Post punk brilliance, starting with the minimalist shapes and color tones of the cover artwork and topped by a batch of excellent songs. The trio’s music – equal parts drone, punk energy, rolling bass notes, twisted surf guitar lines, stop start vocals and more add up to a sound that harkens back to mid-eighties UK bands such as Jesus and Mary Chain or Echo and the Bunnymen. On the American side of things, think combos like Jonathan Richman and the Unknowns, with more than a bit of sixties melodic sensibilities and plenty of reverb. The ten tracks all hold up well, with just enough garage rock kick to make it an album you’ll want to play loud. Favorite tune at the moment is opener “The Flood” which sounds like the Mighty Lemon Drops until it hits 2:06 and moves into Cramps territory for awhile. Also tops is “What You Want” with staccato vocal intro and near spy/ surf guitar intro — it’s quirky and good, while “Get to know Me” adds a bit of bubblegum pop to the mix — great song. It took a couple of plays, but this album is a real grower.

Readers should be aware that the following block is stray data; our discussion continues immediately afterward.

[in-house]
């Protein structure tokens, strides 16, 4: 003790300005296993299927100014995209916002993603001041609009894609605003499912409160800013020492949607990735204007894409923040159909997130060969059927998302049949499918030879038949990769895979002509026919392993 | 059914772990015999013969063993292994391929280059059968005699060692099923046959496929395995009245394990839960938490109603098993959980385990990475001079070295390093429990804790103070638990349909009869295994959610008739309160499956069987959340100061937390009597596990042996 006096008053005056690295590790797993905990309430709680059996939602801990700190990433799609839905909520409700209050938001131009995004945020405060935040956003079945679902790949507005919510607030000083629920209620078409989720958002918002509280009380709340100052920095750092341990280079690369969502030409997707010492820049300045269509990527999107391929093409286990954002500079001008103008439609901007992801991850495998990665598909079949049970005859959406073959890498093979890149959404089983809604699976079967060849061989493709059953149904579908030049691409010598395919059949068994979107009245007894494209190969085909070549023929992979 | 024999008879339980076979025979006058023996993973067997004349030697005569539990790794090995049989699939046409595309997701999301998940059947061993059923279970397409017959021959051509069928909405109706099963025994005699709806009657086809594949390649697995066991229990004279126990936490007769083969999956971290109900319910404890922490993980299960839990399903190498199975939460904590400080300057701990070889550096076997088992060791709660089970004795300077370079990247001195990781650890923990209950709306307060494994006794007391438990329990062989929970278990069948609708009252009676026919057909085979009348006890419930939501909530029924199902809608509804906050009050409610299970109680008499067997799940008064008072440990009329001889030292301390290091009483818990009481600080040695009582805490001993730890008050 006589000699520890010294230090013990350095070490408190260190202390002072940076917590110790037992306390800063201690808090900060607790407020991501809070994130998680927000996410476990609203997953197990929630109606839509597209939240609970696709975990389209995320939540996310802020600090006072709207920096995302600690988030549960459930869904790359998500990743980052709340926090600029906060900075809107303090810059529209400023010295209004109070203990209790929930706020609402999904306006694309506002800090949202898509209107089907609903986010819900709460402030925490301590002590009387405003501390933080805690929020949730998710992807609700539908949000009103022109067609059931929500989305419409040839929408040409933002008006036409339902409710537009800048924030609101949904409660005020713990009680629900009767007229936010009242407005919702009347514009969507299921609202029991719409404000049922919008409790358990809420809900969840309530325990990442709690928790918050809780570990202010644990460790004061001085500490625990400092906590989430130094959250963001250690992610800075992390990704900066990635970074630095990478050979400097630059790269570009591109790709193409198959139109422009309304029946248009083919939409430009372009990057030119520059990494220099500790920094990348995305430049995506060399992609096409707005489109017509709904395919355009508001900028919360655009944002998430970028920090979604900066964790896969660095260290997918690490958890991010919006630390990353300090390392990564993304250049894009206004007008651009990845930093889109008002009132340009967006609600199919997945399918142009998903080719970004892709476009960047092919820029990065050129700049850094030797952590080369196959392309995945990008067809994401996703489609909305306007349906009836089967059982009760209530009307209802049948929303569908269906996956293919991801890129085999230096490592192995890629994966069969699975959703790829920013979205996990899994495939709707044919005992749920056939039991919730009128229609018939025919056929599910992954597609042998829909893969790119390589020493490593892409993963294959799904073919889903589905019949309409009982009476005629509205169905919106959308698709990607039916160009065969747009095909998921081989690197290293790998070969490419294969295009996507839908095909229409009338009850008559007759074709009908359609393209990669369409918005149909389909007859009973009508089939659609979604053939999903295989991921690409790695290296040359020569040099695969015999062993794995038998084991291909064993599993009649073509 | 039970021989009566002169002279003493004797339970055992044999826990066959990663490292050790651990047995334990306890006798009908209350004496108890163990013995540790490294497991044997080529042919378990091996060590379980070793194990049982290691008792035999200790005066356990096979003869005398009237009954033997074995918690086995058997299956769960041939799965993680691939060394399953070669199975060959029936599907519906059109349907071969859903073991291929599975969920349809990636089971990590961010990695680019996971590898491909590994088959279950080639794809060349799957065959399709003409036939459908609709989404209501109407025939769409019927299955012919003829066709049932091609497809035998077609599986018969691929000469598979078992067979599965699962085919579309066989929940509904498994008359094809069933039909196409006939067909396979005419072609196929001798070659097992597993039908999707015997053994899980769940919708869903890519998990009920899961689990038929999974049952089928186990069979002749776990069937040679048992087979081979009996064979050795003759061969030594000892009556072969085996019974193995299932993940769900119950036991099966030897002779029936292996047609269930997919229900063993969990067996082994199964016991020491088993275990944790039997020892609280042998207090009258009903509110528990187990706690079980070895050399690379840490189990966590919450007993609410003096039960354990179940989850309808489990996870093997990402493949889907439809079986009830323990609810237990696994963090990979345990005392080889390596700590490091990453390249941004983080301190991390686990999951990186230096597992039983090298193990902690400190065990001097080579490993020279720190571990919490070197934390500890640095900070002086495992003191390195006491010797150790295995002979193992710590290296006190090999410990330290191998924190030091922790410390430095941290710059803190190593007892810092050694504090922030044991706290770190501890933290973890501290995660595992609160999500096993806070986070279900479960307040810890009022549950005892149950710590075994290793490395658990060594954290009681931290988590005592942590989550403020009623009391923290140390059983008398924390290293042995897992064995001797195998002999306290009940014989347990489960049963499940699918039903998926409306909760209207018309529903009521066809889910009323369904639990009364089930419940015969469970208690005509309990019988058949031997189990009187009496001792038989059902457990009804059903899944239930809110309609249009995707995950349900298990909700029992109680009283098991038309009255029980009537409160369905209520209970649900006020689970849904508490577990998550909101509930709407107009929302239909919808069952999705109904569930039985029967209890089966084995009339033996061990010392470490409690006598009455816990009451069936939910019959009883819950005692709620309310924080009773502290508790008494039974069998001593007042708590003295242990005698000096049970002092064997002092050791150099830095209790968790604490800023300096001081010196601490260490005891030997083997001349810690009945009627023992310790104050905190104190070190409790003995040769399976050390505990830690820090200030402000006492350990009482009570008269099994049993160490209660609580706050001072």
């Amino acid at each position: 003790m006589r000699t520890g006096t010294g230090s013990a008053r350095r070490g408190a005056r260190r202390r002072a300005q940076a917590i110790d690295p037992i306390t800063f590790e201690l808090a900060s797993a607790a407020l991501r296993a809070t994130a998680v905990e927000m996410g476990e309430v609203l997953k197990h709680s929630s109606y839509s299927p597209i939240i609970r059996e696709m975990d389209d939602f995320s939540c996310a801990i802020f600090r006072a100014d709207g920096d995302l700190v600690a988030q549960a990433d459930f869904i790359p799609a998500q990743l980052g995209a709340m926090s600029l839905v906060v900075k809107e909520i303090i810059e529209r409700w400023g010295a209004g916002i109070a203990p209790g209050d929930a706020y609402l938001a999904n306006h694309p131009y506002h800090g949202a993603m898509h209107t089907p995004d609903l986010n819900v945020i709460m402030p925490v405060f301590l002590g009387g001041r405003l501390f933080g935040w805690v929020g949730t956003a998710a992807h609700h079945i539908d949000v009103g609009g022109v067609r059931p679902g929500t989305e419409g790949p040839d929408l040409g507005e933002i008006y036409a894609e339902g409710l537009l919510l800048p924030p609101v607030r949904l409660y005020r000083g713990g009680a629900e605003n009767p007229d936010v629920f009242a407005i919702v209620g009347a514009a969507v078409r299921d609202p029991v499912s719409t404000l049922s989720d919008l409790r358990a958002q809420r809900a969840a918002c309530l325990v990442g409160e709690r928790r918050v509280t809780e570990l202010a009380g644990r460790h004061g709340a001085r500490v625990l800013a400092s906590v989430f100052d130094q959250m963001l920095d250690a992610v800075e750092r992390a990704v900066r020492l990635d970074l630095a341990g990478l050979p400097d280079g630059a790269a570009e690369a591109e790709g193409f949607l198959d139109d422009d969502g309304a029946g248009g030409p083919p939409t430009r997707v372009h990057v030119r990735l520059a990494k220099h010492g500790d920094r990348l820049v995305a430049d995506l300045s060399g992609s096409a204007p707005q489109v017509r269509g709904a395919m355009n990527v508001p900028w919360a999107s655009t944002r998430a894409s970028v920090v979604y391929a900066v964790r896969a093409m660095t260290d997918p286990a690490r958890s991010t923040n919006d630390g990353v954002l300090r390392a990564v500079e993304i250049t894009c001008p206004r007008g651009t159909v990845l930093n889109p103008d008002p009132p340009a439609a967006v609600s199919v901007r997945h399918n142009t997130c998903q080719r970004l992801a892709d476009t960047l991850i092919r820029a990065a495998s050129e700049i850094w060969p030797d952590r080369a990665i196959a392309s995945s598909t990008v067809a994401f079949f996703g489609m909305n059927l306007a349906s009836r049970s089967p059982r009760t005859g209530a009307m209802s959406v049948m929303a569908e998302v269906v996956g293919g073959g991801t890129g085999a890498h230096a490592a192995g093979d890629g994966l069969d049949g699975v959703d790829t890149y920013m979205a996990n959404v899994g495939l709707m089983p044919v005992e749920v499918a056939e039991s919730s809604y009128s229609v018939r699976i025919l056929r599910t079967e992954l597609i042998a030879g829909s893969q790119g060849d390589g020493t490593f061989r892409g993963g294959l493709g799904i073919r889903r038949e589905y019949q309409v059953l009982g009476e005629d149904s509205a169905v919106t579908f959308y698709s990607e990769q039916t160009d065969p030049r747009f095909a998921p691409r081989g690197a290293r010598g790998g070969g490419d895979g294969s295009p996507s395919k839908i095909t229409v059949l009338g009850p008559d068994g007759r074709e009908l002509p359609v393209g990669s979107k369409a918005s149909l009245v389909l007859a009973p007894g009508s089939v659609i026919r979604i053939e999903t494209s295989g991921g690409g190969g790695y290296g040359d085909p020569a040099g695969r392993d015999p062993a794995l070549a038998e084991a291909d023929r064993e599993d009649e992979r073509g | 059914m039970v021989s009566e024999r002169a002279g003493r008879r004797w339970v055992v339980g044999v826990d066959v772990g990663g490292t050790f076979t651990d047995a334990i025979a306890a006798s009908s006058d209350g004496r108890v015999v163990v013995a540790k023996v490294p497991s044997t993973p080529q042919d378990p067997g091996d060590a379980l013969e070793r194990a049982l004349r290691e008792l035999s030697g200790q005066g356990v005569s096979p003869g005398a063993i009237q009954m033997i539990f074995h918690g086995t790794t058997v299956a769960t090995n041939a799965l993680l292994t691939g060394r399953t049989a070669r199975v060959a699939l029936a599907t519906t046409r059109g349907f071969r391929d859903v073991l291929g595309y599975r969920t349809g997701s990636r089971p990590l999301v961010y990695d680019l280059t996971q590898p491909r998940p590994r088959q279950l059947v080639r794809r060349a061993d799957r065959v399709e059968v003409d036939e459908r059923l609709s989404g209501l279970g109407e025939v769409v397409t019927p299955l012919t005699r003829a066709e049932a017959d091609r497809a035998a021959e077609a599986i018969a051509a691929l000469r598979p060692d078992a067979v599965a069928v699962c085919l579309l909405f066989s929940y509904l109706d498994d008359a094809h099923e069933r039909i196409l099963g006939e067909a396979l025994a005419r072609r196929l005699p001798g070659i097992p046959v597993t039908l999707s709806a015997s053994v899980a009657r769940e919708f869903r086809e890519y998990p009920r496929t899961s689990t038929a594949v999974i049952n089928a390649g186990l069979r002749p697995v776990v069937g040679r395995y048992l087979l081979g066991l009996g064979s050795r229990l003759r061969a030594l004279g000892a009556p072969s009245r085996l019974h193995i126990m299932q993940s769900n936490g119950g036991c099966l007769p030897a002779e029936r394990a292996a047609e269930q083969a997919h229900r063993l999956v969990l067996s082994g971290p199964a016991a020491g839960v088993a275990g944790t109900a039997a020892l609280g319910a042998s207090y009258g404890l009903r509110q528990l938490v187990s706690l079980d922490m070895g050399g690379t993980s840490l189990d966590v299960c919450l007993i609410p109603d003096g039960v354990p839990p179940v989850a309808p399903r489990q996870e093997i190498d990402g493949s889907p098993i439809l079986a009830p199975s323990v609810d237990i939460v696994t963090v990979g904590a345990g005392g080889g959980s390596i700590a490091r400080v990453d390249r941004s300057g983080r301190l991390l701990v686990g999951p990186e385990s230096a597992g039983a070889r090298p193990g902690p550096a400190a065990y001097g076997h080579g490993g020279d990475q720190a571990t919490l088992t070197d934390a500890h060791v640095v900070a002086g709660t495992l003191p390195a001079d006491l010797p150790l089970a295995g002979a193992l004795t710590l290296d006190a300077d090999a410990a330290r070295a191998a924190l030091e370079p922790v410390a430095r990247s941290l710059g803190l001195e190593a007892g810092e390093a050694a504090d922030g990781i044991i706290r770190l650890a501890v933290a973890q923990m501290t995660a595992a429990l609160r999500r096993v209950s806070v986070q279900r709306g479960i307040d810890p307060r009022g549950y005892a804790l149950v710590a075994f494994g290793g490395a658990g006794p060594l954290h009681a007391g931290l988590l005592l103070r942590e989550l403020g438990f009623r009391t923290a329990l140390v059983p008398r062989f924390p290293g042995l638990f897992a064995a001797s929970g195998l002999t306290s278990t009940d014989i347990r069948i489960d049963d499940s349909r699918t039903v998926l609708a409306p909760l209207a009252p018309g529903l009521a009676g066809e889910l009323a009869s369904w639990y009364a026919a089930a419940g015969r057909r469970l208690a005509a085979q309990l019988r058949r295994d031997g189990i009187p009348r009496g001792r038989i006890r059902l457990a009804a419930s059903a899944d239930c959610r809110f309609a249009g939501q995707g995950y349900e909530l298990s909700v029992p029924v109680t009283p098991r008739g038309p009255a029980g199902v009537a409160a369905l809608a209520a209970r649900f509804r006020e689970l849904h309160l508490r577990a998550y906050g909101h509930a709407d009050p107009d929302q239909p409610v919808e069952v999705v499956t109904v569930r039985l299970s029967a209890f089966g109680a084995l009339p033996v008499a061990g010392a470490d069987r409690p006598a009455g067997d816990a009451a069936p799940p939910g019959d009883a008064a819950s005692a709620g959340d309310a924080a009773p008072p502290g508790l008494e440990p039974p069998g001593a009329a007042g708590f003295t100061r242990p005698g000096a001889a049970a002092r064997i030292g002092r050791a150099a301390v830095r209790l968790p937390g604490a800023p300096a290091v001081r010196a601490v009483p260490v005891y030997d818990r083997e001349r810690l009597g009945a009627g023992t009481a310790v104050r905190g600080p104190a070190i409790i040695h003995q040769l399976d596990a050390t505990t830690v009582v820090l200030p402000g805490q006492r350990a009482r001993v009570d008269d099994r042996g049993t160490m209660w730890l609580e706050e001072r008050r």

Recorded at Casa de Fuzz, Boyle Heights, California. Engineer Alex Stott

Viva Apollo — Skeletons
Awesome. Tough to categorize, but mix blues, rock, surf rock, soul and even a dash of garage rock and you’ve got Viva Apollo. It’s only a four track EP, but two of those tracks are really, really good, in fact amongst my favorites so far this year. The best tune is “Should’ve Known” which comes across like a groove filled vintage classic, complete with fuzzed out guitar licks and Hammond drenched backing. Amanda Portela has one heck of a voice, with presence to spare and passion in every syllable. But the band is tight — this is no template rock. This a band that values melody. Every part is integral and well thought out, as is evident in the other fave track, “Take It Out.” Here bassist Elliot Ramsey is band MVP, with a wonderful line that’s all about the rhythm. That he changes it at 1:10 is just one of the many signs of excellent songcraft here. And that’s not to sell guitarist Ryan Amyot or drummer Brendan McGill short – The whole track revolves around a repeating surf guitar and twangy reverb, matched to pounding drums and that sinewy bass line. You’ll want to hit the replay button. It’s refreshing to hear the nice variety of guitar sounds in Amyot’s musical pallete. The other two tracks are really good as well, though they are the opposite of the first two songs reverb bombast. Still just as passionate, however — “Going In Circles” even echoes the Zombies a smidge, and includes the disc’s title in its coda.